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Note – We are withdrawing our recommendation for this switch effective immediately due to it over-saturating colours on several systems, to the point where detail is lost. This can clearly be seen in the 240p test suite.
Easily the most aesthetically pleasing switch in our round-up so far, the Thor AV Control Centre is a completely superb bit of AV kit. Housed in an attractive metal chassis, measuring 47.5cm long, 25.5cm deep and 4.5cm high.
Before we get into this review, it’s worth mentioning the different models of this switch that Thor have released. There are actually two models of this switch in existence. The AVC-100/28570T we reviewed here has unfortunately been discontinued. This model has 5 SCART inputs and one output. The more common model, the HDC200, swaps 2 of the SCART inputs for 3 HDMI inputs instead (the HDMI and SCART inputs and outputs are independent, the device doesn’t covert/upscale). The HDC200 is reported to have the same great picture quality as this model, so if you only need a 3 way SCART switch it is well worth considering.
the most striking thing about the Thor switch is is the super-bright LCD on the front of the unit. When I first got the switch in to review, I actually thought it was faulty. What I didn’t realize was it was powered off, the LCD goes from bright to really bright when you actually power it on. The neat thing about the LCD is that it’s programmable and rather than displaying which number input is selected, you can actually change it to DVD, XBOX, GAME and a number of other things. Sadly you have to pick from a number of pre-sets and you can’t enter your own names for devices, but it’s still a very neat feature. Note that these pre-sets, as well as the LCD clock on the unit, are lost if the unit is powered down, so keep it plugged in if you want to maintain them.
The SCART sockets on the back of the unit are all RGB enabled and the switch will work as a 5 in 1 out or 4 in 2 out switch (though I have not tested it in this mode). Over on the far right there’s even a couple of analogue audio outputs so that audio can be routed directly to an amplifier, along with an S-Video output too.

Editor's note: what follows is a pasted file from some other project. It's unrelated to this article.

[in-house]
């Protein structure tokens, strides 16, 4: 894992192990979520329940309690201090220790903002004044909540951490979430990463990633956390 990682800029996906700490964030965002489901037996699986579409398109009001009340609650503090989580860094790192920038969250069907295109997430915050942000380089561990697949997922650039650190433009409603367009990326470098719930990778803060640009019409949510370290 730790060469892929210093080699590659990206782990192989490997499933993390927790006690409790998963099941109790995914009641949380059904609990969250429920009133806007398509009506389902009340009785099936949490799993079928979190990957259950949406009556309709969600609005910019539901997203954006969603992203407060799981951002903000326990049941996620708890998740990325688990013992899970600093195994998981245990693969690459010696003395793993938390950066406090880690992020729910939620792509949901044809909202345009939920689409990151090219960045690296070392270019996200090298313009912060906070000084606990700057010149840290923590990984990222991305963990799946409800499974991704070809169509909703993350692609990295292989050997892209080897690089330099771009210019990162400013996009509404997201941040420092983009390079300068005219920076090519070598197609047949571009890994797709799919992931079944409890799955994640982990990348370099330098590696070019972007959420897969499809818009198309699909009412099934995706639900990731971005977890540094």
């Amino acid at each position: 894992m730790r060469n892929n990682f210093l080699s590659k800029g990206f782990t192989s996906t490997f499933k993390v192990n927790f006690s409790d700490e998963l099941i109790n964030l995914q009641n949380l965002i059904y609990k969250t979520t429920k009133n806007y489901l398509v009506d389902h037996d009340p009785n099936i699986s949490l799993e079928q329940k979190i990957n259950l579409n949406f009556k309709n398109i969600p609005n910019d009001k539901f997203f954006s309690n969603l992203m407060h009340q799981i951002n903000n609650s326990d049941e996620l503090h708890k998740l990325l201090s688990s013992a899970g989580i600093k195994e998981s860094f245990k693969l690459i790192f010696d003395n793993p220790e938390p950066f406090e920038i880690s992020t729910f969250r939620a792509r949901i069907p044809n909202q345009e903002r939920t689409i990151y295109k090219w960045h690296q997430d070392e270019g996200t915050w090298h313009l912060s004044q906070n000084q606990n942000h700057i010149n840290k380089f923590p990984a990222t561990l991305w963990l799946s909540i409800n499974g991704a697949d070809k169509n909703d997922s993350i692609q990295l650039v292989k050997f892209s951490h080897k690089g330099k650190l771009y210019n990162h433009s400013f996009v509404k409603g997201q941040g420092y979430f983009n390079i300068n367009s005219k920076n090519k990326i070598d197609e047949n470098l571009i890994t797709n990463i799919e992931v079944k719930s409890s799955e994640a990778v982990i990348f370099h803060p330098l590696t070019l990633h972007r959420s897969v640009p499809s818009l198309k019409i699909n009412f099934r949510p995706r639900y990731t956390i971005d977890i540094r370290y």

Brightness/noise test:- Passed, no noticeable noise added, no noticeable brightness lost from picture.
Isolation test:- Passed, zero crosstalk from other inputs.
Conclusion:- The Thor switch is fantastic, no two ways about it. It supports every kind of signal you might want to throw down a SCART cable (including component video). Quality wise the switch is faultless. On equipment that is very noise-prone, such as component video from the PS2, the Thor outperformed other powered switches and produced an image that was almost completely noise free. Even chaining other switches from the unit resulted in no quality loss whatsoever, making this an excellent choice for a central hub in more complex switching set-ups. If I had to pick a fault with the unit, it would be that the sockets are quite close together, meaning that more bulky SCART connectors may have difficulty connecting next to each other. In practice however I don’t see this being a problem for most users and the Thor is still absolutely 100% recommended.
This switch has now been tested for picture quality using a capture card, click here to see how it performed.